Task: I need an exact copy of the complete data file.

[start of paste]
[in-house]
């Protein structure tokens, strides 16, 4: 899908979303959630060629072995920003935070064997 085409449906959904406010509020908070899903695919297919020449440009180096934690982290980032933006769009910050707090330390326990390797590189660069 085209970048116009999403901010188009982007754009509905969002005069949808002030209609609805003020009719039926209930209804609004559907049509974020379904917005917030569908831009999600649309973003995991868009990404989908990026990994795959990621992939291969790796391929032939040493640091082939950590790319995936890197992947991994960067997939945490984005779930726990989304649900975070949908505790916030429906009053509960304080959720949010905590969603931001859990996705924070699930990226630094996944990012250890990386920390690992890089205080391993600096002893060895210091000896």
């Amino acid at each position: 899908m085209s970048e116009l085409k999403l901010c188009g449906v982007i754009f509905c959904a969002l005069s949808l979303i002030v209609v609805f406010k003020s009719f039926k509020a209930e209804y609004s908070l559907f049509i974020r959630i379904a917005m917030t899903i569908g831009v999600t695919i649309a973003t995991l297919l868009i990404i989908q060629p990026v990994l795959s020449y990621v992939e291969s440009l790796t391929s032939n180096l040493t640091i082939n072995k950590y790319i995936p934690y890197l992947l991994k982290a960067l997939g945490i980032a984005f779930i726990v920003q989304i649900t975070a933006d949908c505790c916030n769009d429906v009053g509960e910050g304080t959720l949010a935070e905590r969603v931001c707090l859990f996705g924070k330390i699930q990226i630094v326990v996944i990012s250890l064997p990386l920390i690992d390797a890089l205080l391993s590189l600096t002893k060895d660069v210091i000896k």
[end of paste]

[in-house]
């Protein structure tokens, strides 16, 4: 899908979303959630060629072995920003935070064997 085409449906959904406010509020908070899903695919297919020449440009180096934690982290980032933006769009910050707090330390326990390797590189660069 085209970048116009999403901010188009982007754009509905969002005069949808002030209609609805003020009719039926209930209804609004559907049509974020379904917005917030569908831009999600649309973003995991868009990404989908990026990994795959990621992939291969790796391929032939040493640091082939950590790319995936890197992947991994960067997939945490984005779930726990989304649900975070949908505790916030429906009053509960304080959720949010905590969603931001859990996705924070699930990226630094996944990012250890990386920390690992890089205080391993600096002893060895210091000896």
């Amino acid at each position: 899908m085209s970048e116009l085409k999403l901010c188009g449906v982007i754009f509905c959904a969002l005069s949808l979303i002030v209609v609805f406010k003020s009719f039926k509020a209930e209804y609004s908070l559907f049509i974020r959630i379904a917005m917030t899903i569908g831009v999600t695919i649309a973003t995991l297919l868009i990404i989908q060629p990026v990994l795959s020449y990621v992939e291969s440009l790796t391929s032939n180096l040493t640091i082939n072995k950590y790319i995936p934690y890197l992947l991994k982290a960067l997939g945490i980032a984005f779930i726990v920003q989304i649900t975070a933006d949908c505790c916030n769009d429906v009053g509960e910050g304080t959720l949010a935070e905590r969603v931001c707090l859990f996705g924070k330390i699930q990226i630094v326990v996944i990012s250890l064997p990386l920390i690992d390797a890089l205080l391993s590189l600096t002893k060895d660069v210091i000896k």